Research Group

  • Dr. Tausif Alam, Principal Investigator
  • Dr. Michael J. MacDonald, Collaborator
  • Dr. James S. Malter, Collaborator


  • University of Wisconsin, Madison, USA


  • Gene Therapy-Based Treatment for Insulin-Dependent Diabetes Mellitus

Insulin-dependent diabetes mellitus (IDDM) is caused by selective autoimmune destruction of insulin-producing β-cells of endocrine pancreas. Two therapies are currently available for IDDM, and both have serious limitations. The first therapy, based on daily insulin injections, inadequately controls hyperglycemia and consequently does not prevent the long-term damage associated with the disease. The second therapy, transplantation of whole pancreas or of pancreatic islets, precisely regulates blood sugar levels, but too few donor organs of suitable quality are available. Recent advances in cellular/molecular engineering now allow attempts for an alternative therapy by replacing the function of β-cell by a non-β-cell, engineered to provide insulin only when needed. For a precise gluco-homeostasis, β-cells instantaneously release stored insulin in response to high glucose levels. Therefore, the majority of studies attempting to generate a surrogate β-cell have focused on modifying cells that possess regulated secretory mechanism, but they have been unsatisfactory.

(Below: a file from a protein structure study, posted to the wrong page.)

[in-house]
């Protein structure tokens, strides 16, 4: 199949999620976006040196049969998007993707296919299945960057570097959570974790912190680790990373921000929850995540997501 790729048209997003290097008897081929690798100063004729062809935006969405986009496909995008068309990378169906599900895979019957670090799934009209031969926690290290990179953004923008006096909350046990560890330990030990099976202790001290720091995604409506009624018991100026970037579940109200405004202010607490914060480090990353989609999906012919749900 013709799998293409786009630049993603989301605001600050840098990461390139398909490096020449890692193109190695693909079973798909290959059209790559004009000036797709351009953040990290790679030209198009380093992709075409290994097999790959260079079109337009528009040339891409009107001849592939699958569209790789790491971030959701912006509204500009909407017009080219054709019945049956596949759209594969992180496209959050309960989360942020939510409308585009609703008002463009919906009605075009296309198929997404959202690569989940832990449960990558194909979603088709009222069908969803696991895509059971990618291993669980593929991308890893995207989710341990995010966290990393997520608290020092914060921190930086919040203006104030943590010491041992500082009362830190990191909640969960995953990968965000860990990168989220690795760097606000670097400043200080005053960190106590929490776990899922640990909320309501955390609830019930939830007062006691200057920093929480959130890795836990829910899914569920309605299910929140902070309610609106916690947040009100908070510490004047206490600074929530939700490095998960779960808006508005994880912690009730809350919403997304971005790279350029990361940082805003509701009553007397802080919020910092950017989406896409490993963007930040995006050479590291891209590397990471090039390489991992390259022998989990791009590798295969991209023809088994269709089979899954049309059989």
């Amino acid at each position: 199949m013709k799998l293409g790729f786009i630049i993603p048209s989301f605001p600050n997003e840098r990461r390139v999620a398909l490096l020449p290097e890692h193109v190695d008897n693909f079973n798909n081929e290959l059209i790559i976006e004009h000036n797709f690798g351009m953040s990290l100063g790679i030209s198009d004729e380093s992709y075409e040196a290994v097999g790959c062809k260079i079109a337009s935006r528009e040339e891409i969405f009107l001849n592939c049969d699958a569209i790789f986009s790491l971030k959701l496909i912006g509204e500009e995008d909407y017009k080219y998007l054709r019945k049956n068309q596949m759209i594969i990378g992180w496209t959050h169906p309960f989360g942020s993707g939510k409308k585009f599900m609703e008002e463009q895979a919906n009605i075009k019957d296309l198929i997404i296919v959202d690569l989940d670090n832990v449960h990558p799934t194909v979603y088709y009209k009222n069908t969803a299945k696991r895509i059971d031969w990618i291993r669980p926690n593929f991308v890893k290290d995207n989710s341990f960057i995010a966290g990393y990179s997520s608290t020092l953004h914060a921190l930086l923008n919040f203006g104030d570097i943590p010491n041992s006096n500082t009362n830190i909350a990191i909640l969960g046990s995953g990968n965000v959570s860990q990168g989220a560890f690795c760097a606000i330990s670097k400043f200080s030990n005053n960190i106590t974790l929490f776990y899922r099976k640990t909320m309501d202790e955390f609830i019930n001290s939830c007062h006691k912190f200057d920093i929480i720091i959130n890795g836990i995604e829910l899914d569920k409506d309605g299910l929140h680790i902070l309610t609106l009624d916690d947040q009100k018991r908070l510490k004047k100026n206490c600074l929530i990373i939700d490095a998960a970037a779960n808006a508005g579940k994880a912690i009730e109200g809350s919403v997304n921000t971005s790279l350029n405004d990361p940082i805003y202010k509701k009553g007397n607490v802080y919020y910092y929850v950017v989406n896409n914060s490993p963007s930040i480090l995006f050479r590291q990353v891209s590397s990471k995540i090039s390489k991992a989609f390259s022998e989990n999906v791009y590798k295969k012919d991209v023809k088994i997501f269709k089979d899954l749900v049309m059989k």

Our novel approach is based on recipient’s own liver cells, engineered for glucose-regulated de novo synthesis and secretion of insulin, eliminating the need to duplicate a complex and incompletely understood mechanism of regulated insulin secretion of β-cells. The preliminary studies performed in cell culture and in diabetic rats provide ample proof of principle. The proposed optimizations will further improve the efficacy of transduced liver cells to normalize glucose levels of diabetic experimental rats. Using our approach, the diabetic recipients of insulin-gene-engineered hepatocytes may experience a transient, mild hyperglycemia in the minutes after eating, but should be able to avoid the chronic hyperglycemia that typically occurs with insulin injections alone, avoiding severe diabetes-associated complications. Success in our approach will provide a basis for the future gene therapy-based IDDM treatment that could be administered before the development of serious hyperglycemia-related complications. Furthermore, the use of autologous liver cells may eliminate the necessity of immunosuppression.